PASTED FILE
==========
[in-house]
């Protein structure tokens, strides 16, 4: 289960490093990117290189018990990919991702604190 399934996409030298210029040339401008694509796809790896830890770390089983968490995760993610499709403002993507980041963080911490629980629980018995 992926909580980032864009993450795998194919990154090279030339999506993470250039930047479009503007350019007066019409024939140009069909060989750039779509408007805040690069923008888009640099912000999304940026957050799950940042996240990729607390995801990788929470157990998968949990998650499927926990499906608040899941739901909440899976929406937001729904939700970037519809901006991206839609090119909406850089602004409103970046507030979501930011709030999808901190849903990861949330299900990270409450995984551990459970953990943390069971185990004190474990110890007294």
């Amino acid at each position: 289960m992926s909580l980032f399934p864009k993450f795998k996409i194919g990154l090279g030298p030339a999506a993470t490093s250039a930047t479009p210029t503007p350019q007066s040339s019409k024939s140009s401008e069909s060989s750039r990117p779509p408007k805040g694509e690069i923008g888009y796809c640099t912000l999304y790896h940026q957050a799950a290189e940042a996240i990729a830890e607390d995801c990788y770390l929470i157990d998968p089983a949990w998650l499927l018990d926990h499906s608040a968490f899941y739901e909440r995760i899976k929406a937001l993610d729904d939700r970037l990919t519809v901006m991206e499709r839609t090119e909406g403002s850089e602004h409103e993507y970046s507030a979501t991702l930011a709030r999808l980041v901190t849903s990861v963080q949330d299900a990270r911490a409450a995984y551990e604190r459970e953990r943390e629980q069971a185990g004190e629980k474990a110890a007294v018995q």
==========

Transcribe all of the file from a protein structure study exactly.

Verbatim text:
[in-house]
């Protein structure tokens, strides 16, 4: 289960490093990117290189018990990919991702604190 399934996409030298210029040339401008694509796809790896830890770390089983968490995760993610499709403002993507980041963080911490629980629980018995 992926909580980032864009993450795998194919990154090279030339999506993470250039930047479009503007350019007066019409024939140009069909060989750039779509408007805040690069923008888009640099912000999304940026957050799950940042996240990729607390995801990788929470157990998968949990998650499927926990499906608040899941739901909440899976929406937001729904939700970037519809901006991206839609090119909406850089602004409103970046507030979501930011709030999808901190849903990861949330299900990270409450995984551990459970953990943390069971185990004190474990110890007294």
């Amino acid at each position: 289960m992926s909580l980032f399934p864009k993450f795998k996409i194919g990154l090279g030298p030339a999506a993470t490093s250039a930047t479009p210029t503007p350019q007066s040339s019409k024939s140009s401008e069909s060989s750039r990117p779509p408007k805040g694509e690069i923008g888009y796809c640099t912000l999304y790896h940026q957050a799950a290189e940042a996240i990729a830890e607390d995801c990788y770390l929470i157990d998968p089983a949990w998650l499927l018990d926990h499906s608040a968490f899941y739901e909440r995760i899976k929406a937001l993610d729904d939700r970037l990919t519809v901006m991206e499709r839609t090119e909406g403002s850089e602004h409103e993507y970046s507030a979501t991702l930011a709030r999808l980041v901190t849903s990861v963080q949330d299900a990270r911490a409450a995984y551990e604190r459970e953990r943390e629980q069971a185990g004190e629980k474990a110890a007294v018995q």